Throwing eggs at Nick Griffin only plays into his hands by inadvertently supporting the above image, as well as losing us any moral authority to fight fascists.

By all means protest against him, be present, wave placards etc, that's our democratic right, but throwing stuff will just do more harm than good. Today's actions won't convince those who voted for the BNP to turn away, likely it'll have the opposite effect. Rather, confront the BNP in debate and discussion, let them have a voice and yank away their soap box metaphorically rather than literally, by unraveling their arguments for all to see whilst positing better alternatives. We need positive action as much as negative action.

Settlement in Saro-Wiwa action against Shell

Nearly two weeks after the human rights case brought against Shell by the family of Ken Saro-Wiwa was postponed at the eleventh hour, the oil giant have agreed to pay $15.5 million in an out-of-court settlement.

Most of this money will go to the families of Saro-Wiwa and the other eight activists executed by the Nigerian government in 1995, but $5 million will also go into a fund to support initiatives to help people in the oil rich Niger Delta.

Whilst I can't help but feel some dismay that Shell weren't hauled over hot coals in a court of law, and that a $5 million fund is scant compensation for the people of the Niger Delta who suffer whilst Shell rake in billions, the oil giant's settlement out of court can very much be taken as an admission of guilt and a starting point for further campaign work against Shell and other multinational oil companies who continue to trample on human rights across the world.

>> See also, legal action against Chevron Texaco.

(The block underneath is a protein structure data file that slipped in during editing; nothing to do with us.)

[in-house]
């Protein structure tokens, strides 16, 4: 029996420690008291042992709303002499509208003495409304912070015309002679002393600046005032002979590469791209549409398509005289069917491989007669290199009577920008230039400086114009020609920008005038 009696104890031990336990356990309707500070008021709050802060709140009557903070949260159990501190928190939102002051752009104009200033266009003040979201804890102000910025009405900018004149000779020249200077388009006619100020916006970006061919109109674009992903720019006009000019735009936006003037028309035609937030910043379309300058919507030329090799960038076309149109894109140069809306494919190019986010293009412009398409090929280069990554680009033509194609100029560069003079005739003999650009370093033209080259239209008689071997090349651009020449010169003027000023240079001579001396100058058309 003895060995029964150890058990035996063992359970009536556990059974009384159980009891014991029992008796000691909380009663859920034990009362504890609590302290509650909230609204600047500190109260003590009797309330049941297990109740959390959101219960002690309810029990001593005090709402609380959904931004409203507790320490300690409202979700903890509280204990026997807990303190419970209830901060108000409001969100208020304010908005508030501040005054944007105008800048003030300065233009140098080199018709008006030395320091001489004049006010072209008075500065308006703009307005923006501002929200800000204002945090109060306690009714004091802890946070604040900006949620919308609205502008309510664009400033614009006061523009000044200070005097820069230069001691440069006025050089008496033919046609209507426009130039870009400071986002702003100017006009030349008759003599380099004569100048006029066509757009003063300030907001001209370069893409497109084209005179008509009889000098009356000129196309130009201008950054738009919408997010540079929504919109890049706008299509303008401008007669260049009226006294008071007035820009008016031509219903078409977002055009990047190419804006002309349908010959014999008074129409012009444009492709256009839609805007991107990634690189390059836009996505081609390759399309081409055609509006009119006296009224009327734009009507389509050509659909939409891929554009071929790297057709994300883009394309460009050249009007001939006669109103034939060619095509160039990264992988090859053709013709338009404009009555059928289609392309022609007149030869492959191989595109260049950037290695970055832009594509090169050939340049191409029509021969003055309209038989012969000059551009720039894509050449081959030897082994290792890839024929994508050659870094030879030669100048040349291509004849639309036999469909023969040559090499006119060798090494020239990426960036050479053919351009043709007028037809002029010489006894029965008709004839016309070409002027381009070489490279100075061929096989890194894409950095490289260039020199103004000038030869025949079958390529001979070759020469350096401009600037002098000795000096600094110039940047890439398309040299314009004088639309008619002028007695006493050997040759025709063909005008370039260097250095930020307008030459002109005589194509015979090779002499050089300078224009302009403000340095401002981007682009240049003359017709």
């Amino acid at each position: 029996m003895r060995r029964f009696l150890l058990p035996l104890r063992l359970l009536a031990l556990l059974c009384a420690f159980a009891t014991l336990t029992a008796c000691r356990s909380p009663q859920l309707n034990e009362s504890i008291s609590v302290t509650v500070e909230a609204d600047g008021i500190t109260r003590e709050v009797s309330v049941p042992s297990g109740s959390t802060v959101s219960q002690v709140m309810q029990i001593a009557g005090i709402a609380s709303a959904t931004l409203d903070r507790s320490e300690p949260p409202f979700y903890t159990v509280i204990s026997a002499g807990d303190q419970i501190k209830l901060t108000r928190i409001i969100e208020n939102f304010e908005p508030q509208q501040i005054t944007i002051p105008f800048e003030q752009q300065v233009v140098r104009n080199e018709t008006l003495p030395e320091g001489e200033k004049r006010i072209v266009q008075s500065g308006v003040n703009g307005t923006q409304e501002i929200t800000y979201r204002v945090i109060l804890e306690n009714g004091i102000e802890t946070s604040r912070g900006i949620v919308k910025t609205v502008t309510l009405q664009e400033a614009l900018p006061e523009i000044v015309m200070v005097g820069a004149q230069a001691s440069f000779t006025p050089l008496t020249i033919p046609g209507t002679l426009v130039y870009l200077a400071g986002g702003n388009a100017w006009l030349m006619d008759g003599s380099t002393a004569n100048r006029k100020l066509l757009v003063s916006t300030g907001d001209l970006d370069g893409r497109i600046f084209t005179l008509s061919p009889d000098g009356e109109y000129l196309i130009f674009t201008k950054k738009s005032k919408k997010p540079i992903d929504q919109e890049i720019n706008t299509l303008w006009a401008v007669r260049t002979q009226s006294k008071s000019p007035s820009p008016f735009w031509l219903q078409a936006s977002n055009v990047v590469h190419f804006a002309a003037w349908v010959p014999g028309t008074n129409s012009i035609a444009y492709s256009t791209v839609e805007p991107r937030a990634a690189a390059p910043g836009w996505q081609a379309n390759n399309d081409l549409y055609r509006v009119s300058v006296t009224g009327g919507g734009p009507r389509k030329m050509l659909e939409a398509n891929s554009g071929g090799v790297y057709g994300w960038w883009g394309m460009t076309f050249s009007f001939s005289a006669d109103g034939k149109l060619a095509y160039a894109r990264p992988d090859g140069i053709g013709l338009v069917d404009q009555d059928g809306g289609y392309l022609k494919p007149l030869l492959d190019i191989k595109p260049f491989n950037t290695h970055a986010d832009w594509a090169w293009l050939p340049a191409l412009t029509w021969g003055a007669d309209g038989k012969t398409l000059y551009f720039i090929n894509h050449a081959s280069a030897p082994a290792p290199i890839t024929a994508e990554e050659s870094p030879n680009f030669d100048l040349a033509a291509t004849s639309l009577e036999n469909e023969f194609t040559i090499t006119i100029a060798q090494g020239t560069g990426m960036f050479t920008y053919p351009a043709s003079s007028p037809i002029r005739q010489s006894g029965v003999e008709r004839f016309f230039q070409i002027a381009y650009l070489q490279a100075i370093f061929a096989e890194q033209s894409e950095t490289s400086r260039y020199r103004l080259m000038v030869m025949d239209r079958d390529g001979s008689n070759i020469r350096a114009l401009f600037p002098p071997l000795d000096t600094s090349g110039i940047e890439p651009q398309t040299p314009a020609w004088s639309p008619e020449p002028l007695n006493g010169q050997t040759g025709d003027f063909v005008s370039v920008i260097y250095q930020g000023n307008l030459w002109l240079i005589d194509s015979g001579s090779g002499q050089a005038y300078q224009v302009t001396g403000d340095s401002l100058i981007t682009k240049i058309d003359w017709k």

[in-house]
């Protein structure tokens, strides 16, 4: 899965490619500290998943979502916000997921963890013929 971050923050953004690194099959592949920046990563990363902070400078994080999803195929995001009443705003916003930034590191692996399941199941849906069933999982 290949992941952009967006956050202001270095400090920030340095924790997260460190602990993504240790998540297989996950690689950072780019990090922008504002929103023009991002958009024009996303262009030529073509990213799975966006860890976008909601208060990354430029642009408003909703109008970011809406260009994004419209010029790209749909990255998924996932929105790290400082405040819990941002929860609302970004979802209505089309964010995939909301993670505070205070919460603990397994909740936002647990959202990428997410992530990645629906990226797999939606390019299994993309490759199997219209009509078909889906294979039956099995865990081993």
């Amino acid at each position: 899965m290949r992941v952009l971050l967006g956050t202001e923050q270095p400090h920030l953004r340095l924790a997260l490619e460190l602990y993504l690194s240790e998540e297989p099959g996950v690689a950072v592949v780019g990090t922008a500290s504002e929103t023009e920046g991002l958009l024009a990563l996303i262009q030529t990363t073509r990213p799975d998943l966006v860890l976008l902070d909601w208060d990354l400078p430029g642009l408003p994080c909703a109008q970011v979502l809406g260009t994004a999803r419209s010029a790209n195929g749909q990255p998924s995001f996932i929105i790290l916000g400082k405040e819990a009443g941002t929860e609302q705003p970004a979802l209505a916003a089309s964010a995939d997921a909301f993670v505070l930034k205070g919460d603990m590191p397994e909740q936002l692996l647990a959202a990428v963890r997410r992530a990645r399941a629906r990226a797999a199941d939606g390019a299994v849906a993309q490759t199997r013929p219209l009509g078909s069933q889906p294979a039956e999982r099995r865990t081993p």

Monday, 8 June 2009

Some thoughts on the BNP

Enough of the Yorkshire/North-west bashing already. Twitter was awash with comments along the lines of the region being full of racists. Wrong. Without wanting to sound like a broken record, the number of votes for the BNP actually fell compared to the last European election in 2004. They gained seats because other parties, mainly Labour, haemorraghed even more, thus increasing the BNP's share of the vote and in the proportional representation system this handed them those seats. So don't tar us all with the same brush. It's not so much racism that triumphed at these elections, but apathy and disenchantment.

However, that's not to say there isn't a racism problem.

Nearly a million people across the country voted for a bunch of fascists, which is hard to stomach, but as a poll conducted for Channel Four shows, 'only' 44% of them agreed to subscribing to racist views. (Although, how many people are brave enough to admit they are racist?). According to the poll, many of the BNP votes were taken from previous Labour supporters who felt they had been neglected by the party. Fighting the BNP isn't simply a question of showing the BNP for the racist thugs they are - the racism and apathy problems are closely linked. The BNP's policies, for want of a better word, feed on ignorance, and it's ignorance from both the electorate and parties that contribute in part towards a climate of apathy and neglect. Ignorance of what it is parties really stand for, ignorance of the real details of complex issues, ignorance of there even being an election, and ignorance from the parties about what it is the electorate are concerned about.